Snake rescue up by 30% from last year in Mumbai, claim rescuers

Members of various organisations across the city claim to have collectively rescued 200 snakes since August 1, 20 of which were Indian rock pythons

It appears that the October heat is not only getting the better of Mumbaikars, but also the city’s reptilian fauna. According to snake rescuers from the city, volunteers from various organisations have rescued 200 snakes of 35 different species since August 1. They also mentioned that the number of rescued Indian rock pythons, 20, is almost twice for the same period between August 1 and October 10, 2013.

A SARRP volunteer with the six-feet-long Indian rock python he rescued from the premises of Whistling Woods International Film School at Film City in September.
A SARRP volunteer with the six-feet-long Indian rock python he rescued from the premises of Whistling Woods International Film School at Film City in September. File Pic

Herpetologists claimed that the sudden increase in python rescues was due to the rising temperature, and that October is the reptile’s breeding period. Most of the pythons were rescued from Dahisar (East), Borivli (East), Kandivali, Malad and Goregaon (East).

“Post-monsoon, number of rescues across the city has increased by 30 per cent. Until last year, we would get at least six calls a day. But this year the number has risen to 8 to 10 calls a day,” said Santosh Shinde, president of NGO Spreading Awareness on Reptiles and Rehabilitation Programe (SARRP).

Similarly, volunteers from Resqink Association for Wildlife Welfare (RAWW) rescued 52 snakes between October 4 and 10. Almost 90 per cent of the rescue calls were made from Mulund. All the rescued snakes were registered with the Forest Department before being released into the wild.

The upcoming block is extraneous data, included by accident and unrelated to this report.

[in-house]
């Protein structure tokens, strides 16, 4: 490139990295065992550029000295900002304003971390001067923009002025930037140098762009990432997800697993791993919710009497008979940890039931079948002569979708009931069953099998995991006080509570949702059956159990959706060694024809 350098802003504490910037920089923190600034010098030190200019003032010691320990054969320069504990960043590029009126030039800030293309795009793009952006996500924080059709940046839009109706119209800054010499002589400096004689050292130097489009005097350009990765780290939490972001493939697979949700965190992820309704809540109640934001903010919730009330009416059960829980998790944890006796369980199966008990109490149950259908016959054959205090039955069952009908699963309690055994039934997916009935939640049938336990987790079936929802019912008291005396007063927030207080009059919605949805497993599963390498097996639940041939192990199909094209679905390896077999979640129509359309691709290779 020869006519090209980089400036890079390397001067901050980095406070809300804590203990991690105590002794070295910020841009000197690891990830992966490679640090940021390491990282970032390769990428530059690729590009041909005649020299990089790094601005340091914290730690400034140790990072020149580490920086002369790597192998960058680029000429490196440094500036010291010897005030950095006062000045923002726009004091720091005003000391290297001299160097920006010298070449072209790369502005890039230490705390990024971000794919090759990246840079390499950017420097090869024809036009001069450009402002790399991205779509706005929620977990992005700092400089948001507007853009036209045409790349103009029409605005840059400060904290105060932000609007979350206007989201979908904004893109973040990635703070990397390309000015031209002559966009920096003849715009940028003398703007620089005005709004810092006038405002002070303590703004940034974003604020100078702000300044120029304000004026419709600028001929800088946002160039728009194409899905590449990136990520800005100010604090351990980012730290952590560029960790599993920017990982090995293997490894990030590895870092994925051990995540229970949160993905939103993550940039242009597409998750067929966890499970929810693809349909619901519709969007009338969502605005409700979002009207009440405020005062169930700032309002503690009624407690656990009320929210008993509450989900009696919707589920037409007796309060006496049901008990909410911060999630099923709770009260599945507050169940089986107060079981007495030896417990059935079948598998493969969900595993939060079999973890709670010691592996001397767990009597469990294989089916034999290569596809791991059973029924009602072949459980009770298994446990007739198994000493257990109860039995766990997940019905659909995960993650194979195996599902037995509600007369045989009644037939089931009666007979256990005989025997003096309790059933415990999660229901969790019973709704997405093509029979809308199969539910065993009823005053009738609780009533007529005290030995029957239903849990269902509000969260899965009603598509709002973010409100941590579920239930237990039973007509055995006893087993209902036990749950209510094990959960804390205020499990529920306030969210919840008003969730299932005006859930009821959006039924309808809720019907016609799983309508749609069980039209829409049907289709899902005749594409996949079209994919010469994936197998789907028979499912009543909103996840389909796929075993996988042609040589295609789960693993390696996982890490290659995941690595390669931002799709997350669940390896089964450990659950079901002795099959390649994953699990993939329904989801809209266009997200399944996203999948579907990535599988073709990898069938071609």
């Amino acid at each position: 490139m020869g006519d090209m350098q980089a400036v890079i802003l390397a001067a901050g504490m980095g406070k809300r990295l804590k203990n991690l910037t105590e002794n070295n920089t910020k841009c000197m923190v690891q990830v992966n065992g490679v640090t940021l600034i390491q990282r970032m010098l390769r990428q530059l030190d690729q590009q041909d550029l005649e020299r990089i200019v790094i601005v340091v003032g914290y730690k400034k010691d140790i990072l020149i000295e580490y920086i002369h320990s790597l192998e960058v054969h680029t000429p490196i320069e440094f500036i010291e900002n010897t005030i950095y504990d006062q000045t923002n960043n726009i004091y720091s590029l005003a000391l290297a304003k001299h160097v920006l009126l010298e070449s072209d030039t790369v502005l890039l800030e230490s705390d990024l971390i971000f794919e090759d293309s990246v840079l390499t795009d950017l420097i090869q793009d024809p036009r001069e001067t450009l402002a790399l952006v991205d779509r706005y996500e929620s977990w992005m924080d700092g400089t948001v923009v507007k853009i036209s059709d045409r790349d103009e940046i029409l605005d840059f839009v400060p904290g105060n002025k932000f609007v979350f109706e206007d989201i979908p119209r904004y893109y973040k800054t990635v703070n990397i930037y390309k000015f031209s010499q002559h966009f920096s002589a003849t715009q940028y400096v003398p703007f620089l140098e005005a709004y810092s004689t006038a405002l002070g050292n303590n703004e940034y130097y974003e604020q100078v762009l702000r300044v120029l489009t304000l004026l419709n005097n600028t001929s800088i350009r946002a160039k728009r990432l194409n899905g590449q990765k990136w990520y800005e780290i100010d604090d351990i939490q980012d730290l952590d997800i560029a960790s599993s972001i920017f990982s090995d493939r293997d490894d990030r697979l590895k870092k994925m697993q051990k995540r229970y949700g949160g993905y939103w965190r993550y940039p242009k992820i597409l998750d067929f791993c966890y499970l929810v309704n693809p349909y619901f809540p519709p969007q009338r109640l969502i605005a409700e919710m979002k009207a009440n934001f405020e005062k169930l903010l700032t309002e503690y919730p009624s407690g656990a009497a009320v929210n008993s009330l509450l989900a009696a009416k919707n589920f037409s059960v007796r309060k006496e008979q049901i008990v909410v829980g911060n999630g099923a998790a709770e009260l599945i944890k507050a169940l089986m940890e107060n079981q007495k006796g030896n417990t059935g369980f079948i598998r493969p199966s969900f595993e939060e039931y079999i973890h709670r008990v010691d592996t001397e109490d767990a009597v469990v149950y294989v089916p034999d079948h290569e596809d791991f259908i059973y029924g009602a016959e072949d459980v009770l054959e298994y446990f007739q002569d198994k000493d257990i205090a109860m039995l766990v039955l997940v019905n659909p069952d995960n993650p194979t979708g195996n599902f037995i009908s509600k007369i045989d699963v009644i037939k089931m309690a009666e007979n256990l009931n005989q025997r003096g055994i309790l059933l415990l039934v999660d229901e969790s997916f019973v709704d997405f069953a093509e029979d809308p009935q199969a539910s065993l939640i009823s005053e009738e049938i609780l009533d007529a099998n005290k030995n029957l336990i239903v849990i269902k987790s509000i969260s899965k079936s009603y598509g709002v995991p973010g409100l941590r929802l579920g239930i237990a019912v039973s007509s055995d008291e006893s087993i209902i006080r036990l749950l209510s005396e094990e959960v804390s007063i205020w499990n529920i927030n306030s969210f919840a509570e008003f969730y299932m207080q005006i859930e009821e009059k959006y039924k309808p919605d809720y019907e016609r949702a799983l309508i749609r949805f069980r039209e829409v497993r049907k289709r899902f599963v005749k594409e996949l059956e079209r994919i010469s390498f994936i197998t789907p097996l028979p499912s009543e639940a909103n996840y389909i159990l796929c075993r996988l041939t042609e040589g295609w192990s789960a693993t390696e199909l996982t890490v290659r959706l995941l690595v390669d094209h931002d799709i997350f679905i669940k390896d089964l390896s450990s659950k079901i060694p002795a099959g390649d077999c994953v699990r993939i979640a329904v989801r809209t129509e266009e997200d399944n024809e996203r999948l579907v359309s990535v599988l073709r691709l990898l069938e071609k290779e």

“Snakes were rescued from residences, societies and even from switch boards in Mulund. Recently, a 4-ft-long Forsten’s cat snake was rescued from the meter room of a society on October 10. It was children who spotted a snake on the society premises and alerted their parents, who called the RAWW helpline to initiate a rescue instead of harming the reptile,” said a RAWW volunteer.

Similarly, volunteers from Plants and Animals Welfare Society (PAWS) attended numerous rescue calls from the western suburbs. Most of the snakes they rescued were non-venomous rat snakes.

Prabhu Swamy, a PAWS rescuer from western suburbs, said, “Snakes are cold-blooded animals and hunt for warmer places to raise their body temperature. And look for cooler places upon overheating. We have been receiving frequent calls from Andheri, Jogeshwari, Goregaon and Borivli."

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